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Indonesia's corruption court in fight for existence
Wed Jun 17, 2009 3:17am EDT
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By Olivia Rondonuwu
JAKARTA (Reuters) - It has put central bankers and government officials behind bars and is easily Indonesia's most feared judicial body. But the corruption court, an important weapon in the fight against graft, is now under threat itself.
Politicians, some of whom have much to fear from the court, are meddling with the panel of judges and even trying to close it down completely.
That could threaten one of the more successful anti-graft campaigns in a Southeast Asian nation that year after year ranks among the world's most corrupt.
Widespread graft deters investors who otherwise might pour billions of dollars into developing Indonesia's abundant oil, gas, and mineral deposits or improving its shoddy infrastructure. That is one reason Indonesian economic growth tends to languish behind economic behemoths like China and India.
"The battle against corruption is still a long way from over, but at least the public can see it has gone in the right direction," said Emerson Yuntho of Indonesia Corruption Watch.
Set up in 2004, the court -- housed in a shabby building in central Jakarta with broken glass windows and damp, smelly courtrooms -- has a number of features that have made it far more effective in punishing the corrupt than Indonesia's regular court system has been.
One is its system of appointing three ad hoc, or outside, judges out of a total of five on the panel. These ad hoc judges are picked from outside the court system and include academics and other professionals.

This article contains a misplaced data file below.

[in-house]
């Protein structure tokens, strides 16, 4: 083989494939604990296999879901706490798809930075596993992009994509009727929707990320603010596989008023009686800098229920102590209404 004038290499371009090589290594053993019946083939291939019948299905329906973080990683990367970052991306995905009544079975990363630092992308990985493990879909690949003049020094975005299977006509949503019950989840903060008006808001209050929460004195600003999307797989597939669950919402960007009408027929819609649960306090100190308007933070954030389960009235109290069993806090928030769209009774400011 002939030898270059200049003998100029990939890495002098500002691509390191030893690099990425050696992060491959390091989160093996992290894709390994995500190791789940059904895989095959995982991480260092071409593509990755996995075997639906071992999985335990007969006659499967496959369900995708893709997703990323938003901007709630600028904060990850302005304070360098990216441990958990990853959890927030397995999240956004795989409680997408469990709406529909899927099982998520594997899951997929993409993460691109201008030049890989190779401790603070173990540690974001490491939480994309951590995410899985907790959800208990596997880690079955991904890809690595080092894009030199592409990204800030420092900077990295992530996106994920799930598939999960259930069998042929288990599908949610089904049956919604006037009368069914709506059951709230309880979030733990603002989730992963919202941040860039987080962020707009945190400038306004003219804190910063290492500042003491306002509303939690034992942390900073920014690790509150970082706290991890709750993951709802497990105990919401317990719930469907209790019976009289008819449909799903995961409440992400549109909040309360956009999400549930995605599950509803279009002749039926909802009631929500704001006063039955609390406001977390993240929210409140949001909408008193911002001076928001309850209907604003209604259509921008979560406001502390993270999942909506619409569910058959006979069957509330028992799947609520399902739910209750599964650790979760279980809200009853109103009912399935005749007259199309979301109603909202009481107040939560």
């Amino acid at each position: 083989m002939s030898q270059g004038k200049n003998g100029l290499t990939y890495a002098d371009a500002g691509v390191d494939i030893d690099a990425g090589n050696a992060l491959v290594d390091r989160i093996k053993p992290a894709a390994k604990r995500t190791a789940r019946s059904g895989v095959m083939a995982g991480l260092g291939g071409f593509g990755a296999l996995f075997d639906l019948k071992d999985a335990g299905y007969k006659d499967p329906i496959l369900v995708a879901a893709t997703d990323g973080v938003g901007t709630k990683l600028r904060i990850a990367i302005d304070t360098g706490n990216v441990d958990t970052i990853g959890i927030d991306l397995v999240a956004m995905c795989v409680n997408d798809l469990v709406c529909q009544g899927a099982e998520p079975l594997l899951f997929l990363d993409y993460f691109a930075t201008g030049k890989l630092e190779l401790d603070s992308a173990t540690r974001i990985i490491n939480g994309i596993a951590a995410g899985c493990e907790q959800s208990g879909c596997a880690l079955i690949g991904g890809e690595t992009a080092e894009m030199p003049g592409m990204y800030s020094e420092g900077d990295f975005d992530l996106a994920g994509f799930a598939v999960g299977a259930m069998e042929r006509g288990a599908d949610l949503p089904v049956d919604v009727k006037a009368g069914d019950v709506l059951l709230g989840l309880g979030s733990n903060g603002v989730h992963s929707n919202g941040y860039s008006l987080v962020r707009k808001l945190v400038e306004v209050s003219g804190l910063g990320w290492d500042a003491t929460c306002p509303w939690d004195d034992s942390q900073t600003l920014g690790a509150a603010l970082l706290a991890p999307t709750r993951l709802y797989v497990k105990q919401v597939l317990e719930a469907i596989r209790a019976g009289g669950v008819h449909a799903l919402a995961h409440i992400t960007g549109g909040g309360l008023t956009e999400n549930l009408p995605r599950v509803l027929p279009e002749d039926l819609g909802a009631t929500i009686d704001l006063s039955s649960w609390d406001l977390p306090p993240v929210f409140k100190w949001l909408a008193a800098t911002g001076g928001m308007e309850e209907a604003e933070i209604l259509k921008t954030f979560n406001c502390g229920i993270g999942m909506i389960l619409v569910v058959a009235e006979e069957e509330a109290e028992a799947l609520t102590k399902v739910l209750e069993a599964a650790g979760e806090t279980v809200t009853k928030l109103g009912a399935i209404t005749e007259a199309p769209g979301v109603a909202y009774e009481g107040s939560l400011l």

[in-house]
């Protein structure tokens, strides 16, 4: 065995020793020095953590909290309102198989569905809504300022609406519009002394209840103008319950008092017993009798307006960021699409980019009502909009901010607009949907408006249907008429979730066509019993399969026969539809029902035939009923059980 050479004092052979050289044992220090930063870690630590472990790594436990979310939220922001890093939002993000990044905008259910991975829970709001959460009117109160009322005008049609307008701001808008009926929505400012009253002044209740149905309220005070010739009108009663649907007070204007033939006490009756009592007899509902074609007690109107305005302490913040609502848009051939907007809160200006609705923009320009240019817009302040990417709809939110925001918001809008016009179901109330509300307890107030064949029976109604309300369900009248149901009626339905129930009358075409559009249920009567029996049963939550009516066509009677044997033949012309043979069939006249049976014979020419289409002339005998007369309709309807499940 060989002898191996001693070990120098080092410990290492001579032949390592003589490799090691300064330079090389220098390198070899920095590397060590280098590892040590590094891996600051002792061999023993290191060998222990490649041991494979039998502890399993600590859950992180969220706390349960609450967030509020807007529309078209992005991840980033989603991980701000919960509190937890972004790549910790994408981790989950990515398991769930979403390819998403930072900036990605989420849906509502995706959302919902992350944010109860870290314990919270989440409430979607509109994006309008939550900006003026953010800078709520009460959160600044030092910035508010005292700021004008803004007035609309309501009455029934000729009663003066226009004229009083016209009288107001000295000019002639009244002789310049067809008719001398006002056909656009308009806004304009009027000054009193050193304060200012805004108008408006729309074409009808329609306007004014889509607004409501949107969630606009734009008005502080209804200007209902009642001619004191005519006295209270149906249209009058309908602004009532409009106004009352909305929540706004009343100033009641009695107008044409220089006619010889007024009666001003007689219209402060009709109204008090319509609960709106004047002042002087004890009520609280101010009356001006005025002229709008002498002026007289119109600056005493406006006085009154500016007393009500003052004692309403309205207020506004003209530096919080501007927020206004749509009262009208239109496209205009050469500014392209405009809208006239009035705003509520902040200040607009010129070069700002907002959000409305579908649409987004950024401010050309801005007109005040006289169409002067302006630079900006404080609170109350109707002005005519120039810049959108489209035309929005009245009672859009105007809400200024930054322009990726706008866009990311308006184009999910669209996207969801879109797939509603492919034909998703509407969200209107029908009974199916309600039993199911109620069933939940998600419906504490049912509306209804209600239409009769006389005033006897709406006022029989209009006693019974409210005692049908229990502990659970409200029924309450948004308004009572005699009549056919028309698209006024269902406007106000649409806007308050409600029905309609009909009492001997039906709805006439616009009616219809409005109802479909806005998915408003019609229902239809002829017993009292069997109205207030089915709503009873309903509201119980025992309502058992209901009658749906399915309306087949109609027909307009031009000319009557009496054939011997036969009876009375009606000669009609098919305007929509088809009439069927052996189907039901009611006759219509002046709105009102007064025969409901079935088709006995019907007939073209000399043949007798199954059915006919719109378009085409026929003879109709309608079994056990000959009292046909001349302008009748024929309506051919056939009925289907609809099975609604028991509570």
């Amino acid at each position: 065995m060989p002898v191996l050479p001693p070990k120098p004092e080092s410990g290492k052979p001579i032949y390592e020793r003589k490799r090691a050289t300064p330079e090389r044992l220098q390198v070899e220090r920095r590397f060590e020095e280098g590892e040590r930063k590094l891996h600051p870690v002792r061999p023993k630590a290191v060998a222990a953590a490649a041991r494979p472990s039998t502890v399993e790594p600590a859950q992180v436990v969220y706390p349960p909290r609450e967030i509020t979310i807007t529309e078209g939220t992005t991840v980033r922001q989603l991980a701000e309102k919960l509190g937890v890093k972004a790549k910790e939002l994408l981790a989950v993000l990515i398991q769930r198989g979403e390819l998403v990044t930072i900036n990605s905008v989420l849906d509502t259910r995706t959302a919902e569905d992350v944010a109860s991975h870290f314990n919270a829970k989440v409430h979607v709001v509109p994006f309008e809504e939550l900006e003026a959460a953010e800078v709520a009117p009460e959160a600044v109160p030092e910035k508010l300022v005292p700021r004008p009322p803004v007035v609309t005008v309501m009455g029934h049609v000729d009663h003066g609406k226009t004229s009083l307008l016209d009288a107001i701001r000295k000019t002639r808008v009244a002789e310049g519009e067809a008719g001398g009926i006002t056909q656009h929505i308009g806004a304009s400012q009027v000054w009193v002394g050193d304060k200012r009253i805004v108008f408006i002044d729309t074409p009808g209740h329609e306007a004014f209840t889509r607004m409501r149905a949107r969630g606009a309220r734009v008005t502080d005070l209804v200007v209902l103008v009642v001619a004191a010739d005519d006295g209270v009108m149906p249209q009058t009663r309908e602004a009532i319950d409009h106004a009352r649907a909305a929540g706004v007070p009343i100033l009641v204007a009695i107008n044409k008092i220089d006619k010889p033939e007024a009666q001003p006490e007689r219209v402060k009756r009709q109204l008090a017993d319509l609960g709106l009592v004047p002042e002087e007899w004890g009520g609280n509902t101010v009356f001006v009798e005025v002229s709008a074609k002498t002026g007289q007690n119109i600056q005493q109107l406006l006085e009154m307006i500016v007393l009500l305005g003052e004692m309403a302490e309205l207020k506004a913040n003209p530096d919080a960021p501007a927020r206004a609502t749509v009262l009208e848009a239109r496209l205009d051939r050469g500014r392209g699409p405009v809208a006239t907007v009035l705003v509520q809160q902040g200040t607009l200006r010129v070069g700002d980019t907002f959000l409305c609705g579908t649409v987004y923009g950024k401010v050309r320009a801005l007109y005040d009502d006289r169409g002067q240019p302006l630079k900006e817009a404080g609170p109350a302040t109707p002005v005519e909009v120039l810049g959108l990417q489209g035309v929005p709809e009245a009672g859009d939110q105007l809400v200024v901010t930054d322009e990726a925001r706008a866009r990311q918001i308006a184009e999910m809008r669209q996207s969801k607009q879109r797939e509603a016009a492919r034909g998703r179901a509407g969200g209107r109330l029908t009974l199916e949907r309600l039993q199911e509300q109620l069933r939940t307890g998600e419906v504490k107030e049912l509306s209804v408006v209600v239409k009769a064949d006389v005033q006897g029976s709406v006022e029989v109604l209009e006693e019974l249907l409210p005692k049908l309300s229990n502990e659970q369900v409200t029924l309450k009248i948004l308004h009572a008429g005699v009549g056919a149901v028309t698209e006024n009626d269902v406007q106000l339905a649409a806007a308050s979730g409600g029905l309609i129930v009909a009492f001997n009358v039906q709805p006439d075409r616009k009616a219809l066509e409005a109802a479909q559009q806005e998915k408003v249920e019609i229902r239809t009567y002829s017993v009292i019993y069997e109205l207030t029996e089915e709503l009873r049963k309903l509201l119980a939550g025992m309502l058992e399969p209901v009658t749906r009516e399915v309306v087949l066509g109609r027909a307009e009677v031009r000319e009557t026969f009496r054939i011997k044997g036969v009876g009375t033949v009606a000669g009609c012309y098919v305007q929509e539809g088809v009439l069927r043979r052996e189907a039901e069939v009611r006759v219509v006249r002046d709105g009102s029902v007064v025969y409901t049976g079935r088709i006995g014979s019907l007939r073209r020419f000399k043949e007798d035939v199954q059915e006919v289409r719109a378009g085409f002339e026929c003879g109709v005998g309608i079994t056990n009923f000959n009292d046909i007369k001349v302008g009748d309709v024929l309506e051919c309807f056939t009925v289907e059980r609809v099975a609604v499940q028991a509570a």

In a country where the judiciary itself is rated among the most corrupt institutions, these outsiders are considered more independent.
Armed with dossiers of evidence from the Corruption Eradication Commission, or KPK, the corruption court has had a 100 percent conviction rate. The average sentence, for the 90 or so defendants who have been tried. is about four years, according to Indonesia Corruption Watch (ICW).
By contrast, the normal courts treat corruption cases much more leniently. Last year, 62 percent of those charged with corruption were let off by the public courts, up from 57 percent in 2007 and 31.4 percent in 2006. Sentences are generally lighter, with an average of just under six months, ICW said.
"We need the (corruption) court, because the public court is ineffective," said Budi Effendi, an unemployed man in Jakarta.
"But maybe we should follow China's example, recover the stolen money and sentence the corrupt to death to serve as a deterrent."
NO LONGER UNTOUCHABLE ?
Scores of senior officials, who under previous governments would have been considered virtually untouchable, have been sentenced by the corruption court including a former governor of Aceh province, Abdullah Puteh, and a leading prosecutor, Urip Tri Gunawan, who took bribes to drop a graft case involving a tycoon.
Several senior central bankers including a former governor, Burhanuddin Abdullah, were found guilty of making illegal payments from a foundation to several members of parliament in order to influence amendments to legislation. Continued...
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